The royalist and nationalist politicians and parties that lost the national elections in 2011 have returned to the streets of the capital in another attempt to overthrow the government by force. A year ago 12,000 royalist (“yellow shirt”) demonstrators assembled in the capital but were confronted by 17,000 police. The demonstration was considered a failure. Now the yellow shirts are on the streets in large numbers again, assembling about 100,000 people in the capital.
While some nationalist politicians still believe military takeovers are still a viable option, most do not. The 2011 elections had done more than just remove yet another military government. Those elections made it clear that the trend was clearly against such takeovers. There have been ten such military governments in the last four decades and most Thais are tired of it. Trimming the power and influence of the military has not been easy and despite the possibility of triggering yet another military takeover “for the good of the country,” the military has been losing a lot of the power and popular respect it long enjoyed. Most Thais want the military out of politics for good.
In 2011, the low-level civil war (90 dead and 2,000 wounded) that has been going on since 2005 ended, for a while anyway. The Royalists acknowledged that the majority of Thais did not support them and agreed to abide by the results of the July, 2011 election that put a red shirt party into power. The royalists (also called the urban elite) had gained power via a coup in 2006, and held onto it using tainted elections.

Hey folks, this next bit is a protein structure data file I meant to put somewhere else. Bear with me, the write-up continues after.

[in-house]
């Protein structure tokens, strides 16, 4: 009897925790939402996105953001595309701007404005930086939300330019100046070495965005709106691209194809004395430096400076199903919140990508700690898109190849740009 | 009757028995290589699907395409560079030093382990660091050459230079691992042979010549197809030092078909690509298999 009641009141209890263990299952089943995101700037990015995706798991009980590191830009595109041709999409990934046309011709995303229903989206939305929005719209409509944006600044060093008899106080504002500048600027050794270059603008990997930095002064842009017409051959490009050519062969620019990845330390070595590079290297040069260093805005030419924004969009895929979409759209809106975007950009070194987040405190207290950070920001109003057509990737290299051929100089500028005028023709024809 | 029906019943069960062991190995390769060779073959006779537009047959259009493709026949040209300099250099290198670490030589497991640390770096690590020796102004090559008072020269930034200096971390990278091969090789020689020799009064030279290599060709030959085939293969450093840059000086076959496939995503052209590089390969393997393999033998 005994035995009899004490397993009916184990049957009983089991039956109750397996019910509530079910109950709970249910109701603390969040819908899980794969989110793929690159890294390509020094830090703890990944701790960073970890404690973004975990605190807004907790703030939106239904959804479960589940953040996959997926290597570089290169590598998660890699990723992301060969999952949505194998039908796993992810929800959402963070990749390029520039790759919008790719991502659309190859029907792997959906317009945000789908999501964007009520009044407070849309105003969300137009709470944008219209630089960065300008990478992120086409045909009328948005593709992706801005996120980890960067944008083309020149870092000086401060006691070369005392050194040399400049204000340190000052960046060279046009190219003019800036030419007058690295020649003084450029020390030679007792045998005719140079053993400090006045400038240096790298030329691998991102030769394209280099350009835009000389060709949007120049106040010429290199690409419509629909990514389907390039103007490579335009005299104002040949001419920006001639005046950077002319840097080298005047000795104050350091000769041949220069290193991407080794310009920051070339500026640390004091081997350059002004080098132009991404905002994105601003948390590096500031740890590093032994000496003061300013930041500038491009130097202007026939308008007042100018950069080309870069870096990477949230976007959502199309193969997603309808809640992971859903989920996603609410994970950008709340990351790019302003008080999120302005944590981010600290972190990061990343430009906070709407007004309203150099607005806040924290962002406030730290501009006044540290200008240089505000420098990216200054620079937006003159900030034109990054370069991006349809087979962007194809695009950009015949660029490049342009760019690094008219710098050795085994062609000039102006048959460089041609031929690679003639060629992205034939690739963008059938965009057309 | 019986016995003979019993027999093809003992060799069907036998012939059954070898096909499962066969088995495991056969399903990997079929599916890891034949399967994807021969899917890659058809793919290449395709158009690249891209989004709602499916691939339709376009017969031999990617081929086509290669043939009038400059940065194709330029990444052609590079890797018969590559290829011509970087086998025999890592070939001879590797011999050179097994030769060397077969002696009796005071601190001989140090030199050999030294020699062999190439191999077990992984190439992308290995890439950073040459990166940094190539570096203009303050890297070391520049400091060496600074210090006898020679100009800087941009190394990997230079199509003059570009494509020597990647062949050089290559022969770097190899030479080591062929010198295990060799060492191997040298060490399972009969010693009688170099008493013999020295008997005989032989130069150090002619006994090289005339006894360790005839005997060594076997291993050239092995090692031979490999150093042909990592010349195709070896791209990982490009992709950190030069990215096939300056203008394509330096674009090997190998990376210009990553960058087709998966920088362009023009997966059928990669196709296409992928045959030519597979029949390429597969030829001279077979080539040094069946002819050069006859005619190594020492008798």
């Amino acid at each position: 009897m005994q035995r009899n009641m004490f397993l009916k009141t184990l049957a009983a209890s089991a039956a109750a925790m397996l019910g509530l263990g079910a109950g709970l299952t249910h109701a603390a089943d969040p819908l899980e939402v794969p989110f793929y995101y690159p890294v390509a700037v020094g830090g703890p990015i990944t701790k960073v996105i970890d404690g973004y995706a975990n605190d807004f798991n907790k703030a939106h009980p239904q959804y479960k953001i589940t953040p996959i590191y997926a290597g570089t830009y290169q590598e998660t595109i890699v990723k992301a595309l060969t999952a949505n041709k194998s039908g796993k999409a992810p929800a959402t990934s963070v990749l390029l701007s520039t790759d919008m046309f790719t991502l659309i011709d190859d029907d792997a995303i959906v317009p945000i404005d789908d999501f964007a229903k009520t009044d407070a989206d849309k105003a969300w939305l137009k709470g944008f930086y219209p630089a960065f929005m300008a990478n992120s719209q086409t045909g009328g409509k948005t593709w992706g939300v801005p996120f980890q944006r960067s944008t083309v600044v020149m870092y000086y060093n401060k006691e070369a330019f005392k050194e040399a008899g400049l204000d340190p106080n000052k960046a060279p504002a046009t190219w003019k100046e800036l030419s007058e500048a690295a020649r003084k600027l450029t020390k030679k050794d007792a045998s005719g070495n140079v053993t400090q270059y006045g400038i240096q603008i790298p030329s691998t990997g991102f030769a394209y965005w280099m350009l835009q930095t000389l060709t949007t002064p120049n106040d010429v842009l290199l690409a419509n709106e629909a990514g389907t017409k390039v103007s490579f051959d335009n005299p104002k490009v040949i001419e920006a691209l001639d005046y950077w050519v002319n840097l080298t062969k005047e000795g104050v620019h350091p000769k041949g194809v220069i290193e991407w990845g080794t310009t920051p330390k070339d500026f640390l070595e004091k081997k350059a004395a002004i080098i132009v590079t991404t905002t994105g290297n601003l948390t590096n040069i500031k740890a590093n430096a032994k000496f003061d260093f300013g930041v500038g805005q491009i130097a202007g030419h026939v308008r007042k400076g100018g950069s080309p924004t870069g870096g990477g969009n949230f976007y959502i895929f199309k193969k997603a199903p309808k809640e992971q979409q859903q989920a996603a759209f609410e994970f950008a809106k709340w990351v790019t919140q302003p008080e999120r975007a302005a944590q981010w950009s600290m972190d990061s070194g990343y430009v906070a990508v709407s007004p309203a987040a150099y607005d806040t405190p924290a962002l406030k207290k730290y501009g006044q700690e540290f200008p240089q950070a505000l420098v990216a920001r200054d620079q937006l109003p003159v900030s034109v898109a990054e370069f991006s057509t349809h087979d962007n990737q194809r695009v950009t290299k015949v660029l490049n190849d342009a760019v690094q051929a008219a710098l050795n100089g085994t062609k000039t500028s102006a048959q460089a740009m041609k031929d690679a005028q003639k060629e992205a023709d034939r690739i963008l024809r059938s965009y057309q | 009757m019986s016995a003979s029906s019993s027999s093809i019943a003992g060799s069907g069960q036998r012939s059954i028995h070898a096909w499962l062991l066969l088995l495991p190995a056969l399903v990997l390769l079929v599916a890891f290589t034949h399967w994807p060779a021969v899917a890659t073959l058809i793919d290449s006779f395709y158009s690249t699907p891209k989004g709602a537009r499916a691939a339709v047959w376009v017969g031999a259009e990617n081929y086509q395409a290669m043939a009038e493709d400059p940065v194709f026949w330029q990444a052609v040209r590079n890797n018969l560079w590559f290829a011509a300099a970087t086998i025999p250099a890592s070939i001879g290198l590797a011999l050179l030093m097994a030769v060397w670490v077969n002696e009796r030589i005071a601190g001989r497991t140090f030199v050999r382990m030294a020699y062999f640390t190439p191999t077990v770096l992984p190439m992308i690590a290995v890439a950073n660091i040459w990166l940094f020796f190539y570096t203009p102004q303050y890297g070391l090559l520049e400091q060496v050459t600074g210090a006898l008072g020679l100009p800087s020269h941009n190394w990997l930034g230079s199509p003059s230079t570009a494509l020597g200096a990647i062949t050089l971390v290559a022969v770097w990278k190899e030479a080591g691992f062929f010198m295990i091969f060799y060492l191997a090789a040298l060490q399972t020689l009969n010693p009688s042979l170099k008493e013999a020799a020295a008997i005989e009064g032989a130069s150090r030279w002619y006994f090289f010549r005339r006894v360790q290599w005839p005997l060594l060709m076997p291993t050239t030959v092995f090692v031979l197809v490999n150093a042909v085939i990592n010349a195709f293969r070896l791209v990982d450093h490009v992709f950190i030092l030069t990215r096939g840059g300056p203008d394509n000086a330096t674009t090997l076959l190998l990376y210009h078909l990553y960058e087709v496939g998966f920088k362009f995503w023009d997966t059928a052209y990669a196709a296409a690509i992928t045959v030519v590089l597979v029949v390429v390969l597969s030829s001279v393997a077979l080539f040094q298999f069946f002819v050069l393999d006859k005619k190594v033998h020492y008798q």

The royalists are also on a mission to capture one man they consider most responsible for the decline of royalist and military power. For years the royalists have tried to capture and prosecute the populist (red shirt) leader, former prime minister Thaksin Shinawatra. The royalists and urban elites believed that the capture, trial, and imprisonment of Shinawatra might break the will of the populists or convince Shinawatra to switch sides.
In 2010, the courts moved to seize half of Shinawatra's fortune ($1.4 billion) as a fine for being corrupt. This was an unpopular move, since nearly all Thai politicians are corrupt and people wondered who was going to get the $1.4 billion. The red shirts threatened violence over the seizure, although Shinawatra, from exile in Dubai, urged calm and only non-violent demonstrations. Many Royalists believed that Shinawatra was financing the populist violence with this money. The royalists have contempt for the poor and less educated red shirts, and this is returned with resentment and growing anger towards the wealthier and better educated urban population that opposes majority rule. This anger was not diminished by the military government use of force against those demonstrating for fair elections and a restoration of democracy. Such class warfare is nothing new. There were similar outbreaks in the 1970s and 1990s. But the current one is more widespread and having more of a negative impact on the economy.
The return of large scale political protests this year could reduce annual tourist income by up to 20 percent. Some countries are already warning their citizens to stay away from Thailand. The tourism industry accounts for five percent of Thai GDP, employing two million people, or seven percent of the workforce.
November 26, 2013: A court issued an arrest warrant for one of the leaders of the current royalist demonstrations.